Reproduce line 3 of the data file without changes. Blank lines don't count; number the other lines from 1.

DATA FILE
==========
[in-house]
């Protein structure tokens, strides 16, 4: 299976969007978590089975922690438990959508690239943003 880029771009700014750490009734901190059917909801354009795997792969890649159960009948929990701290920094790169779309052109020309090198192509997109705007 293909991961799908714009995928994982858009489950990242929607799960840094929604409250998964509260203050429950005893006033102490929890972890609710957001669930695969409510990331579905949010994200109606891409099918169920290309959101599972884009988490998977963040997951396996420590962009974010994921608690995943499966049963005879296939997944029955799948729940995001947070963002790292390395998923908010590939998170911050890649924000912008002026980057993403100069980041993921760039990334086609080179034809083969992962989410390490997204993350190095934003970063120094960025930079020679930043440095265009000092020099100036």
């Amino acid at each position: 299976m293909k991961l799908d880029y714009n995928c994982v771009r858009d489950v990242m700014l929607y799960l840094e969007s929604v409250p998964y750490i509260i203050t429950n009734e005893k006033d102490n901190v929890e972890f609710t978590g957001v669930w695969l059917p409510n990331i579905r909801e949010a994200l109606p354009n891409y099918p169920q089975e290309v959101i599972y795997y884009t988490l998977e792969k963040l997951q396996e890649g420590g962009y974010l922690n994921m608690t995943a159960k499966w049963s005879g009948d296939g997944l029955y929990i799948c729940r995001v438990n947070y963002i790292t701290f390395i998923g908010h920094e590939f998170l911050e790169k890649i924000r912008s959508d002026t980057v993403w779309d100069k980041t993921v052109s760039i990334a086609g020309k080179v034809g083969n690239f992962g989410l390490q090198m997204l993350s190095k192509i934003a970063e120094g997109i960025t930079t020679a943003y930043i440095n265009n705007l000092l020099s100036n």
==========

């Amino acid at each position: 299976m293909k991961l799908d880029y714009n995928c994982v771009r858009d489950v990242m700014l929607y799960l840094e969007s929604v409250p998964y750490i509260i203050t429950n009734e005893k006033d102490n901190v929890e972890f609710t978590g957001v669930w695969l059917p409510n990331i579905r909801e949010a994200l109606p354009n891409y099918p169920q089975e290309v959101i599972y795997y884009t988490l998977e792969k963040l997951q396996e890649g420590g962009y974010l922690n994921m608690t995943a159960k499966w049963s005879g009948d296939g997944l029955y929990i799948c729940r995001v438990n947070y963002i790292t701290f390395i998923g908010h920094e590939f998170l911050e790169k890649i924000r912008s959508d002026t980057v993403w779309d100069k980041t993921v052109s760039i990334a086609g020309k080179v034809g083969n690239f992962g989410l390490q090198m997204l993350s190095k192509i934003a970063e120094g997109i960025t930079t020679a943003y930043i440095n265009n705007l000092l020099s100036n």